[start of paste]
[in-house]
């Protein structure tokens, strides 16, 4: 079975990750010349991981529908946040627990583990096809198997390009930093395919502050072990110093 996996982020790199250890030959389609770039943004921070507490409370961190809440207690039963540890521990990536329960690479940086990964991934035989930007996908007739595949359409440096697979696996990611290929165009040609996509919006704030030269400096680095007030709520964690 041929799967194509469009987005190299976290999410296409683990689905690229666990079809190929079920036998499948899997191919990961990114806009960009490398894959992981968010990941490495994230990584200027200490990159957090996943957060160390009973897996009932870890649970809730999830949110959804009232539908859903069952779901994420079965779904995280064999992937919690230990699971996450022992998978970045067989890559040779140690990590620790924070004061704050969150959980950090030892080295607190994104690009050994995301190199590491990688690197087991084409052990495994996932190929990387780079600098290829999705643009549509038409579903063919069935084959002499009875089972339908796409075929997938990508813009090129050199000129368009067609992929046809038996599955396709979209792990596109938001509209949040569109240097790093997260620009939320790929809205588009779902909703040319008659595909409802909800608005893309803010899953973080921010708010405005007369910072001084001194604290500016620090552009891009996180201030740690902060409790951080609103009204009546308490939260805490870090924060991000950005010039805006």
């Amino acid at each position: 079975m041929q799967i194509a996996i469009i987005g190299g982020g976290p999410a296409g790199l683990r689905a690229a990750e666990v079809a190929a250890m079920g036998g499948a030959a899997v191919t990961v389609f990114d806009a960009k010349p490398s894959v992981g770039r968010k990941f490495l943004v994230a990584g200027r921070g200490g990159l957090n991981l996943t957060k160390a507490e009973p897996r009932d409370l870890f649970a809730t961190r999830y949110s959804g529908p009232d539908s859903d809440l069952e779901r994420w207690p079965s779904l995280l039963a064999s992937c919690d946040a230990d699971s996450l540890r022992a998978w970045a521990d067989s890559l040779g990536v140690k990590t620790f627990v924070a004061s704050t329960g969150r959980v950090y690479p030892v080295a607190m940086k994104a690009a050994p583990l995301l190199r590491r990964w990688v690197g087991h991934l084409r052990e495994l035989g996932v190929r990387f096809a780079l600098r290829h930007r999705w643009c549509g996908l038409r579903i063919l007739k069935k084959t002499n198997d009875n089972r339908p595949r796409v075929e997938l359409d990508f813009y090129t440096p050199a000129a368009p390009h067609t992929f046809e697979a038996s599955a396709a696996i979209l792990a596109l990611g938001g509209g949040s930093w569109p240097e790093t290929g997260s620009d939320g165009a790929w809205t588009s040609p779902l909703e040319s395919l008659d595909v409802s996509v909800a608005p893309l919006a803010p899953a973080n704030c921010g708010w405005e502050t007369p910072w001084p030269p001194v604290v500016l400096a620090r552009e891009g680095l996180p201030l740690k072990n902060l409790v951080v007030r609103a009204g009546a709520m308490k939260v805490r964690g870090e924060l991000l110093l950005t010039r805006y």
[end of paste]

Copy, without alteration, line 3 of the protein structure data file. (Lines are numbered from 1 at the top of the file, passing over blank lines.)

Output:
């Amino acid at each position: 079975m041929q799967i194509a996996i469009i987005g190299g982020g976290p999410a296409g790199l683990r689905a690229a990750e666990v079809a190929a250890m079920g036998g499948a030959a899997v191919t990961v389609f990114d806009a960009k010349p490398s894959v992981g770039r968010k990941f490495l943004v994230a990584g200027r921070g200490g990159l957090n991981l996943t957060k160390a507490e009973p897996r009932d409370l870890f649970a809730t961190r999830y949110s959804g529908p009232d539908s859903d809440l069952e779901r994420w207690p079965s779904l995280l039963a064999s992937c919690d946040a230990d699971s996450l540890r022992a998978w970045a521990d067989s890559l040779g990536v140690k990590t620790f627990v924070a004061s704050t329960g969150r959980v950090y690479p030892v080295a607190m940086k994104a690009a050994p583990l995301l190199r590491r990964w990688v690197g087991h991934l084409r052990e495994l035989g996932v190929r990387f096809a780079l600098r290829h930007r999705w643009c549509g996908l038409r579903i063919l007739k069935k084959t002499n198997d009875n089972r339908p595949r796409v075929e997938l359409d990508f813009y090129t440096p050199a000129a368009p390009h067609t992929f046809e697979a038996s599955a396709a696996i979209l792990a596109l990611g938001g509209g949040s930093w569109p240097e790093t290929g997260s620009d939320g165009a790929w809205t588009s040609p779902l909703e040319s395919l008659d595909v409802s996509v909800a608005p893309l919006a803010p899953a973080n704030c921010g708010w405005e502050t007369p910072w001084p030269p001194v604290v500016l400096a620090r552009e891009g680095l996180p201030l740690k072990n902060l409790v951080v007030r609103a009204g009546a709520m308490k939260v805490r964690g870090e924060l991000l110093l950005t010039r805006y």